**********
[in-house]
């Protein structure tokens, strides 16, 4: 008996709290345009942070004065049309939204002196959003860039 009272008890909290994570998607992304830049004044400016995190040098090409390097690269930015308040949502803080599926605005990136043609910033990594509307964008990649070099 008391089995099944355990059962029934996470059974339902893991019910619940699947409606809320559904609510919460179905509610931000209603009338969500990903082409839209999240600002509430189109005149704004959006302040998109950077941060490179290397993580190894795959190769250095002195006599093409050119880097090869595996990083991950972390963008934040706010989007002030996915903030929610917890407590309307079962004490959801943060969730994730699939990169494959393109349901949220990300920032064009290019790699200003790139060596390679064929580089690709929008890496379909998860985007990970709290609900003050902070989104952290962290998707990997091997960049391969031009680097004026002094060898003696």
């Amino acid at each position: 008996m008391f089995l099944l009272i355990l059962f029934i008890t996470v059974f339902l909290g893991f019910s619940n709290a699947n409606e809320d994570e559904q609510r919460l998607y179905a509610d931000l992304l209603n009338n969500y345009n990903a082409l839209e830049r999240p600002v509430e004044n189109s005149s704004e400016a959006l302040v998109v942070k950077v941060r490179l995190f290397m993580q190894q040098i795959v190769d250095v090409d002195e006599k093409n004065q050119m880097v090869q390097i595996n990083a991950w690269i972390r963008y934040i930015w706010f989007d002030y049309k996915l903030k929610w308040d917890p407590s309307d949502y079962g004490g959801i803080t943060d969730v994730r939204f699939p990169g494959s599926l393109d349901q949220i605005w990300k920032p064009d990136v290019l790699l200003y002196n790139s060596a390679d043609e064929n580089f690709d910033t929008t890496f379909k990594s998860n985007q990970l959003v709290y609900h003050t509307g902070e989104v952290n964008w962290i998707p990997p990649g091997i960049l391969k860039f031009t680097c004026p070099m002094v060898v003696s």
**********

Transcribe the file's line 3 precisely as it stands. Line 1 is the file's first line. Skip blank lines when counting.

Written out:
């Amino acid at each position: 008996m008391f089995l099944l009272i355990l059962f029934i008890t996470v059974f339902l909290g893991f019910s619940n709290a699947n409606e809320d994570e559904q609510r919460l998607y179905a509610d931000l992304l209603n009338n969500y345009n990903a082409l839209e830049r999240p600002v509430e004044n189109s005149s704004e400016a959006l302040v998109v942070k950077v941060r490179l995190f290397m993580q190894q040098i795959v190769d250095v090409d002195e006599k093409n004065q050119m880097v090869q390097i595996n990083a991950w690269i972390r963008y934040i930015w706010f989007d002030y049309k996915l903030k929610w308040d917890p407590s309307d949502y079962g004490g959801i803080t943060d969730v994730r939204f699939p990169g494959s599926l393109d349901q949220i605005w990300k920032p064009d990136v290019l790699l200003y002196n790139s060596a390679d043609e064929n580089f690709d910033t929008t890496f379909k990594s998860n985007q990970l959003v709290y609900h003050t509307g902070e989104v952290n964008w962290i998707p990997p990649g091997i960049l391969k860039f031009t680097c004026p070099m002094v060898v003696s």